By a resolution of the late Conference, a Committee of twenty ministers had been appointed “to arrange a plan for the better education of our junior preachers.” Of this Committee, Mr. Entwisle, who had long felt the need of something of the kind, and who had himself proposed a plan to the Conference of 1829, was a member. They met, in pursuance of the above resolution, on Oct. 23rd, 24th, 25th, 29th, and 30th, and although “considerable diversity of opinion existed at first,” as Mr. E. states in a letter to his son, “yet all were convinced that some plan of improving the young preachers, was desirable, if not necessary;” and after a careful and protracted consideration of the subject, which presented many difficulties, they at length came to a unanimous understanding and judgment, to recommend to the Conference the establishment of The Wesleyan Institution for the improvement of the young preachers.” “The whole plan, with a preamble drawn up by the Secretaries of the meeting, (Messrs. Hannah and Walton) was to be submitted to the inspection of every member of the Committee, and then circulated through the Connexion."
During the latter part of this year and the early months of 1834, Mr. Entwisle's attention was directed to his next year's appointment by applications from various circuits, among which may be mentioned, Oldham street, Manchester; Bradford, Yorkshire; Liverpool, and Northampton. It was a subject to which he always felt unwilling to turn his attention early, but importunate applications forced it upon him. Some of the preachers to whose judgment he paid great deference assigned various public reasons why he should remain in London. The following thoughts on the subject are found in his journal :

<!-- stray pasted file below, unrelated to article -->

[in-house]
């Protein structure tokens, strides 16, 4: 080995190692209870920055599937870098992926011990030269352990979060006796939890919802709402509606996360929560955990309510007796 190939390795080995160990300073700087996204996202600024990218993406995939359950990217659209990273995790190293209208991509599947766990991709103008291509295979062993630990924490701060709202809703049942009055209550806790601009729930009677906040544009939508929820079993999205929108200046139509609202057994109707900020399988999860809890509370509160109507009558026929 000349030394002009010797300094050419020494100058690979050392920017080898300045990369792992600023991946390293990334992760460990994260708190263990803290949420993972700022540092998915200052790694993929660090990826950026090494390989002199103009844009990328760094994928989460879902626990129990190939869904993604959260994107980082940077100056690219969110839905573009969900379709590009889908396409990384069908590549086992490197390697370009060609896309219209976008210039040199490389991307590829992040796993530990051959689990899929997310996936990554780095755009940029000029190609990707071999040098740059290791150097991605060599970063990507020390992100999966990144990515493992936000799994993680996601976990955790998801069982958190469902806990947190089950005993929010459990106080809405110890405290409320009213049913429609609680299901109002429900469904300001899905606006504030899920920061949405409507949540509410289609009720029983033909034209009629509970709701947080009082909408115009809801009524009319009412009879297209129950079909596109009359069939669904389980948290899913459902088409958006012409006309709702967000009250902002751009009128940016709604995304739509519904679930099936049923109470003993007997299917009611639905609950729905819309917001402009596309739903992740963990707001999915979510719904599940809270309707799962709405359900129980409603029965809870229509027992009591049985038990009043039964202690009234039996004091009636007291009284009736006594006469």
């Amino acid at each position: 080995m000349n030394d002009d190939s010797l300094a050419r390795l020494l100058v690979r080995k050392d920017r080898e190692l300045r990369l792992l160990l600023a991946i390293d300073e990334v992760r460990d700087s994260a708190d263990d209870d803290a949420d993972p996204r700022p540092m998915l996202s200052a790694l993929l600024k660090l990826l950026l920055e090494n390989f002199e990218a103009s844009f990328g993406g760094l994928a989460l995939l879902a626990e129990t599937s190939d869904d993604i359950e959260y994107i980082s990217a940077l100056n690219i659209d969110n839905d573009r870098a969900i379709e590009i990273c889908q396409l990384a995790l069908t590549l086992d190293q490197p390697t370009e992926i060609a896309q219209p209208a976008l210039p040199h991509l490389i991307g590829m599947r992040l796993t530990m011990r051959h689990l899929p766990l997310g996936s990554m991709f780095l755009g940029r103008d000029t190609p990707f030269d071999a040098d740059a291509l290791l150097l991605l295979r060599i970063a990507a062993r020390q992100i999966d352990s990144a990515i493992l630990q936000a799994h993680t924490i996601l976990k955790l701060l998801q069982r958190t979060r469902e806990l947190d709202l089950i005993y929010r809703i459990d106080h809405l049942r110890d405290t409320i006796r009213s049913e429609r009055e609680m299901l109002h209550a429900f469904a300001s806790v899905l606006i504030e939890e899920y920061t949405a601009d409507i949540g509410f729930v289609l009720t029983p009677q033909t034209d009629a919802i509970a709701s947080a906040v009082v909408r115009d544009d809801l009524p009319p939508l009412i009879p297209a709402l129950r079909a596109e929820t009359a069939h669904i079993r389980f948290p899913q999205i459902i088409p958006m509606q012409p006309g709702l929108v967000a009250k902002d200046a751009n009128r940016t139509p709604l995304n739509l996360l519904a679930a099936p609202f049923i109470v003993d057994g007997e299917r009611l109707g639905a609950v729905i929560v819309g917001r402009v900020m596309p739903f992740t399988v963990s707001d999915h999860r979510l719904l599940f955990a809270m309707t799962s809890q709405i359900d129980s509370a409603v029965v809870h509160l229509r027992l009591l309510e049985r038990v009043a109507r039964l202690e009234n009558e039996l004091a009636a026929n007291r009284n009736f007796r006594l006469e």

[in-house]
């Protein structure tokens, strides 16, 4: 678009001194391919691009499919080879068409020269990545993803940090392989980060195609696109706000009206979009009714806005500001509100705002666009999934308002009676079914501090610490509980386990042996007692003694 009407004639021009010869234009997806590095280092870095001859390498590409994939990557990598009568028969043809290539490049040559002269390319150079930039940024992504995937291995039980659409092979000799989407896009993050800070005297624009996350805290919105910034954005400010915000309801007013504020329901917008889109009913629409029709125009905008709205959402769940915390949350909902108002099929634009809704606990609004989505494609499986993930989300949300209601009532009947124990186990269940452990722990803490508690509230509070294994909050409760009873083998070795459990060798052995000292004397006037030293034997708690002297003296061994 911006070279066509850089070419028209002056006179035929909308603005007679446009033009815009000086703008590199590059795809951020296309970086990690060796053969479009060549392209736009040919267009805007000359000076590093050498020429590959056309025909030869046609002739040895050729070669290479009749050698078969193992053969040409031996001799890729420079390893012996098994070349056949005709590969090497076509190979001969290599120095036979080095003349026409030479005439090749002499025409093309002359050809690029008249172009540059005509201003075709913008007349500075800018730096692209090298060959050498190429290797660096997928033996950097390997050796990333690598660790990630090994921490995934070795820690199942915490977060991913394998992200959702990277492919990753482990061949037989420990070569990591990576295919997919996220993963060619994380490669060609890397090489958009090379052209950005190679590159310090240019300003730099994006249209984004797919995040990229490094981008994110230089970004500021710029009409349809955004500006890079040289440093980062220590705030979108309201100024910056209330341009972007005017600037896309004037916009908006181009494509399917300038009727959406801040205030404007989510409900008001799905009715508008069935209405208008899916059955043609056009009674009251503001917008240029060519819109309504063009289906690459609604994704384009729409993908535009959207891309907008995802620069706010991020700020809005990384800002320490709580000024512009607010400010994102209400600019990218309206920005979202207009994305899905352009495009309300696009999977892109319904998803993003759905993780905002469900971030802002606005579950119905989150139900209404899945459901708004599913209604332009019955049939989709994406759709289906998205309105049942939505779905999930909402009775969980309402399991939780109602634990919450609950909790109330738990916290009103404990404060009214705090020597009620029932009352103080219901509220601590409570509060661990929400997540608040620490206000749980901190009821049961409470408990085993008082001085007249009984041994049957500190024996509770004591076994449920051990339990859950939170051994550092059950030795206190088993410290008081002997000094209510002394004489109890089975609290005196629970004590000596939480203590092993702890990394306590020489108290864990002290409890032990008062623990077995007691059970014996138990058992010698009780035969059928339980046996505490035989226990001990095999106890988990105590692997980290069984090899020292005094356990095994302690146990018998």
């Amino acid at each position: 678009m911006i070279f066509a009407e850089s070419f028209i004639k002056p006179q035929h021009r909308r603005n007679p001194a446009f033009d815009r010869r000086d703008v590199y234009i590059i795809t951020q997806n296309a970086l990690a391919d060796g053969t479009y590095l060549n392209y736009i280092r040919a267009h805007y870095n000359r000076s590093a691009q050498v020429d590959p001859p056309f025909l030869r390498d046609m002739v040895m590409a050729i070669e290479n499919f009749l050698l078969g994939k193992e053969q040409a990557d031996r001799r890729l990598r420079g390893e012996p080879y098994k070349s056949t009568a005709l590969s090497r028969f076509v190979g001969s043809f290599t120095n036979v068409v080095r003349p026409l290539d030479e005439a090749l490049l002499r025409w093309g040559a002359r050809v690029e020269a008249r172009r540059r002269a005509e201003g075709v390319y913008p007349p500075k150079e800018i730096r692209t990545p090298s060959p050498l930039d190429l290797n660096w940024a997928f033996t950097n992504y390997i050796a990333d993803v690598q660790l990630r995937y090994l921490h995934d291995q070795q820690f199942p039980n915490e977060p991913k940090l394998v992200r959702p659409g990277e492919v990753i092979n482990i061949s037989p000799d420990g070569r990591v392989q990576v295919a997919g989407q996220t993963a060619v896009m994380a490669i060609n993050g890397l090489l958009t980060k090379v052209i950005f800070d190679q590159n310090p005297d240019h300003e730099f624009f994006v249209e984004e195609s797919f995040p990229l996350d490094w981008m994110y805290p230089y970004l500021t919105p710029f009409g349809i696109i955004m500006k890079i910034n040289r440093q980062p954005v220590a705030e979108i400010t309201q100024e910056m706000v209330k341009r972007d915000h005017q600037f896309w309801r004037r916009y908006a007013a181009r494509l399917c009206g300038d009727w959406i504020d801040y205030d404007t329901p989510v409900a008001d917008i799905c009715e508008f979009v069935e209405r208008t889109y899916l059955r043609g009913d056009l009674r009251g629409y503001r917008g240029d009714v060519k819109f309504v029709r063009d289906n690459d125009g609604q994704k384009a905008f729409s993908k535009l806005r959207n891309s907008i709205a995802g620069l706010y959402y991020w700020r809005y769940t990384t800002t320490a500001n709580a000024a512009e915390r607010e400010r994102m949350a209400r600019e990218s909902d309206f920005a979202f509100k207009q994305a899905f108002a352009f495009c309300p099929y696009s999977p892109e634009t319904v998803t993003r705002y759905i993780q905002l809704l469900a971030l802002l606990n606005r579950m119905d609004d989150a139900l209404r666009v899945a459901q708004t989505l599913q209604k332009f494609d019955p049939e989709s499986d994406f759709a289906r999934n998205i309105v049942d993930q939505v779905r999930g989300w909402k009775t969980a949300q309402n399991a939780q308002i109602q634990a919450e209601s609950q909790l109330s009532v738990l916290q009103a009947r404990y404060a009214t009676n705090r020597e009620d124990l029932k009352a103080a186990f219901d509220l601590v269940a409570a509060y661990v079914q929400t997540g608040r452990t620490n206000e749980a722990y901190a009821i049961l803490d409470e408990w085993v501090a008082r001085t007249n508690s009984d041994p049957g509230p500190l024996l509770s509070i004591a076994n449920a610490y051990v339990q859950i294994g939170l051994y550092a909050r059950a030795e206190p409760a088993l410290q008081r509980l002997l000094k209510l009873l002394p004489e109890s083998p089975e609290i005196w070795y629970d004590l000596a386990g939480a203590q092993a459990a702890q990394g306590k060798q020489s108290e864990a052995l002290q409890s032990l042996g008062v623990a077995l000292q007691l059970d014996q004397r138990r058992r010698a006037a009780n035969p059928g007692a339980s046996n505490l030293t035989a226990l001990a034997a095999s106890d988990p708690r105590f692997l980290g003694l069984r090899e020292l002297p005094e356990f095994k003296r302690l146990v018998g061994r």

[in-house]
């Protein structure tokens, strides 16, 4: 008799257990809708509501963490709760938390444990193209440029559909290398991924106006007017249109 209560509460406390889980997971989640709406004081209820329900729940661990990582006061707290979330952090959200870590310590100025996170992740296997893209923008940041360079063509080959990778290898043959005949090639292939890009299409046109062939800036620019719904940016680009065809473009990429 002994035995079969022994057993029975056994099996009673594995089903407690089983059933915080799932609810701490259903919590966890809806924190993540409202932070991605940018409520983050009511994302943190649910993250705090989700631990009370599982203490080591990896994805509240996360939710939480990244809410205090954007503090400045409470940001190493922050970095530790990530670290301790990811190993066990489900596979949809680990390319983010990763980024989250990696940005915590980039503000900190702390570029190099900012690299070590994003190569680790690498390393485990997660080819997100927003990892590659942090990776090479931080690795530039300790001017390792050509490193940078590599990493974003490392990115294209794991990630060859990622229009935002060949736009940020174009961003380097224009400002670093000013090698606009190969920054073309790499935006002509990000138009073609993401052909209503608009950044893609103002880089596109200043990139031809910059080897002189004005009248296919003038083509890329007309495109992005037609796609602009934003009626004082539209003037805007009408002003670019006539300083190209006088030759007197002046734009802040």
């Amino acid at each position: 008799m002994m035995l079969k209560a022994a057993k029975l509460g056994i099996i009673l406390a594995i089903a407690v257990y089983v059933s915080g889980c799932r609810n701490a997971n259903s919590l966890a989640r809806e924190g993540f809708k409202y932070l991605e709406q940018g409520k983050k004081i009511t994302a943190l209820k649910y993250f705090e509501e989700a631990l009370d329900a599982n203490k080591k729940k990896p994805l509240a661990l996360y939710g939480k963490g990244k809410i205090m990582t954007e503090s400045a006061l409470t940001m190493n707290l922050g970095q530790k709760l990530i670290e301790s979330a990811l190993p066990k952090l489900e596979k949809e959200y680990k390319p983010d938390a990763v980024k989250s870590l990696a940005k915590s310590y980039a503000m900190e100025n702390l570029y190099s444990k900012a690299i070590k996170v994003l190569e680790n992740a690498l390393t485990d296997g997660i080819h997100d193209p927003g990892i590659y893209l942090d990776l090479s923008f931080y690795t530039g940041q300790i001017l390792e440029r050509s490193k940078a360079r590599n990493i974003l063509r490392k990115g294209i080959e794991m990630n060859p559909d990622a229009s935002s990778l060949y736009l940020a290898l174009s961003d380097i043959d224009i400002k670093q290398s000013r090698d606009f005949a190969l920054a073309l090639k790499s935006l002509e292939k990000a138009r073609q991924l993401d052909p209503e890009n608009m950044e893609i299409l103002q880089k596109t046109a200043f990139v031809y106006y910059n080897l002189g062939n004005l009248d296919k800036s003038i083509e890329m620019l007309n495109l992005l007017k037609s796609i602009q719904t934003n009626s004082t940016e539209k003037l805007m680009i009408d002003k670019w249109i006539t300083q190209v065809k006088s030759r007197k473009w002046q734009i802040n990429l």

“ At this time of the year there is a great stir amongst our busy people, (especially official men with little piety,) about preachers for next year.
There is a great rage amongst persons of a certain class for 'talented' young men to fill the vacancies in the London Circuits. They have set their minds upon a few very young men who have a talent for speechifying on the platform, and who, by their extraordinary abilities, are to outshine all their competitors, and to let the seats, that the Trustees may be relieved. My brethren urge me to remain in London : they say they need my counsel, &c. But I long for exemption from Book and Missionary Committees, and to be where all my work may be purely spiritual and pastoral. I therefore pray, with submission to the divine will, for a removal to some comparatively retired situation, in which I may wind up my concerns, revise all my MSS., prepare something for the benefit of mankind after my decease, and yet have a field of labour for the good of souls at present. I have come to this conclusion,—to mind my work now, — day by day, — moment by moment, to leave futurity, as advised by my Lord, Matt. vi. 34 ; and to follow the sacred cloud of providence. O Lord, I am thine. Appoint my station and my work. , My secret motives and purposes are known to thee. "Guide me with thy counsel. May I never take a wrong step. May the short remainder of my days be wholly employed for the glory of thy name.'